"It is therefore legitimate to say that, in respect of that part of the Old Testament against which the disintegrating criticism of the last half of the nineteenth century was chiefly directed, the evidence of archaeology has been to reestablish its authority and likewise to augment its value by rendering it more intelligible through a fuller knowledge of its background and setting. Archaeology has not yet said its last word, but the results already achieved confirm what faith would suggest – that the Bible can do nothing but gain from an increase in knowledge." - Sir Frederic Kenyon, a former director of the British Museum, The Bible and Archaeology (New York: Harper & Brothers, 1940), page 279.

"I set out to look for truth on the borderland where Greece and Asia meet, and found it there. You may press the words of Luke in a degree beyond any other historian's and they stand the keenest scrutiny and the hardest treatment." - Sir William Ramsey (eminent archaeologists who changed his mind regarding Luke after extensive study in the field), (1915), The Bearing of Recent Discovery on the Trustworthiness of the New Testament (Grand Rapids, MI: Baker, 1975 reprint), page 89.

Luke is a historian of the first rank; not merely are his statements of facts trustworthy; he is possessed of the true historic sense...In short this author should be placed along with the very greatest of historians." - Sir William Ramsey (archaeologist), The Bearing of Recent Discovery on the Trustworthiness of the New Testament, 1915, pages 81, 222

I.M Fletcher said...

The evidence for our New Testament writings is ever so much greater than the evidence for many writings of classical author, the authenticity of which no one dreams of questioning. And if the New Testament were a collection of secular writings, their authenticity would generally be regarded as beyond all doubt.

F.F. Bruce, The New Testament Documents: Are They Reliable? 5th rev. ed. (Grand Rapids, MI: Inter-Varsity Press, 1988): 15.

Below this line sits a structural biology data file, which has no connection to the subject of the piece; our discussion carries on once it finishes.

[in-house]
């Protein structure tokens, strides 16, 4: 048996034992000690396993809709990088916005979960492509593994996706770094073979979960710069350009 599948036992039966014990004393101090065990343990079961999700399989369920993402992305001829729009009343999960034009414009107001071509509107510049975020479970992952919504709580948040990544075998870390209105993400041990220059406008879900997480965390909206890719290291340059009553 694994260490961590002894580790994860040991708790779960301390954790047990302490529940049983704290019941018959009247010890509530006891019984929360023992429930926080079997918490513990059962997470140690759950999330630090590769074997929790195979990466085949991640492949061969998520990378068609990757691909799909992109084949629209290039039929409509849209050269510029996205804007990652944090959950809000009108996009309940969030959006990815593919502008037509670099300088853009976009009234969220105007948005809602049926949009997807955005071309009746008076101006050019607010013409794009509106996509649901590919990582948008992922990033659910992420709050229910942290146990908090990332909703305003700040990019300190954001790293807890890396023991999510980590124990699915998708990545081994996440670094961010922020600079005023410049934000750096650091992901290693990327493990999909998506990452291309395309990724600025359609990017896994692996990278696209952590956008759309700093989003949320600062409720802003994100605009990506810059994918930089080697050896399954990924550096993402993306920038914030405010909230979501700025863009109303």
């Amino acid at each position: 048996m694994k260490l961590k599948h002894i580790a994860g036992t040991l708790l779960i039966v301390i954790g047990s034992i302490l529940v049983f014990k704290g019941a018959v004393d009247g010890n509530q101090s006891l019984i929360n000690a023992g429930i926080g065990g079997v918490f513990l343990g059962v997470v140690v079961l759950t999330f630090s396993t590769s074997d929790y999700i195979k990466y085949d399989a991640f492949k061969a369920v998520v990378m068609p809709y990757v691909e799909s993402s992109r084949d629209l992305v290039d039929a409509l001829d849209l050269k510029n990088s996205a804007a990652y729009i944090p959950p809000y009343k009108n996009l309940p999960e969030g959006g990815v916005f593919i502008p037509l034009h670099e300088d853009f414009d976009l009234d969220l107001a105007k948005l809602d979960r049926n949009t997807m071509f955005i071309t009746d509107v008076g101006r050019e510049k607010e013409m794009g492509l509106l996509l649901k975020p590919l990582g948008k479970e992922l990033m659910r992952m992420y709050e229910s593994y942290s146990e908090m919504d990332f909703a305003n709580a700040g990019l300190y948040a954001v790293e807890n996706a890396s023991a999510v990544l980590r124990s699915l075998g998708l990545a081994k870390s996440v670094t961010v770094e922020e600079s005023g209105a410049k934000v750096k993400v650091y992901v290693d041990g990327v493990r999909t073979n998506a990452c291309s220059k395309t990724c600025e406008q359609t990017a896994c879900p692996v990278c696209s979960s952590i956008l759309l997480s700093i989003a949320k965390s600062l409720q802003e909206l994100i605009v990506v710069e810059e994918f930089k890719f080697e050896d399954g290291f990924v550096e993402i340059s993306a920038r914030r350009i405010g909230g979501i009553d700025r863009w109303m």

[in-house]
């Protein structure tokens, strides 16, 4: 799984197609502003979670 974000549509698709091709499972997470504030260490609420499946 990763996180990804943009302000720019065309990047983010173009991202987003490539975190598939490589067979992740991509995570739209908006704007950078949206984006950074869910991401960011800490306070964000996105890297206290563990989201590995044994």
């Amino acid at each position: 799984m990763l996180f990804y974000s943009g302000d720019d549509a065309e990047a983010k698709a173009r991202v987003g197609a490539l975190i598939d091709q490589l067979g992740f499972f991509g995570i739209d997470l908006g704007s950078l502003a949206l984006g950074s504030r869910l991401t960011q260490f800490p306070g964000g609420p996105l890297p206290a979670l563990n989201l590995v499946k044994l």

Anonymous said...

Good morning Fletch, and a belatedly Happy Xmas to you.

Excellent quote mining.

Now, have you heard of confirmation bias?

Sure, there's stuff in the bible that his hsitorically correct, just as there probably is stuff in the book that began this thread that is historically correct. But that does not make either of them 100% historically correct.

So, let's begin with a very basic question - As the date of Jesus' birth is unknown, and we know for a fact it was not December 25th, when was he born and why the inaccuracy about his birthdate?

Just askin'.

I.M Fletcher said...

The birthdate doesn't really matter. You're correct in that no one knows the date. It's just the day we celebrate Jesus' birth. It's like Queens Birthday weekend. It's not the date of the Queen's actual birthday (I think it may have been her Father or another Monarch who originally had their birthday on the day), but it doesn't really matter. We know the Queen was born (as we know Jesus also was born) and we celebrate his birthday on a certain day. Saint Nicholas' feast day is actually on the 6th of December, and my Father (originally from Holland) remembers celebrating it on that day.

I.M Fletcher said...

Oh, and a Merry Christmas to you, also :)

Anonymous said...

Sorry, the birthdate does matter, especially if you are trying to claim the veracity of the bible as an historical record.

The queen's birthday may be celebrated on different days in different countries, and yet we do know she was born on April 21.

So, how do you "know Jesus was born" when there is no contemperaneous record of his birth outside the bible? No birth certificate?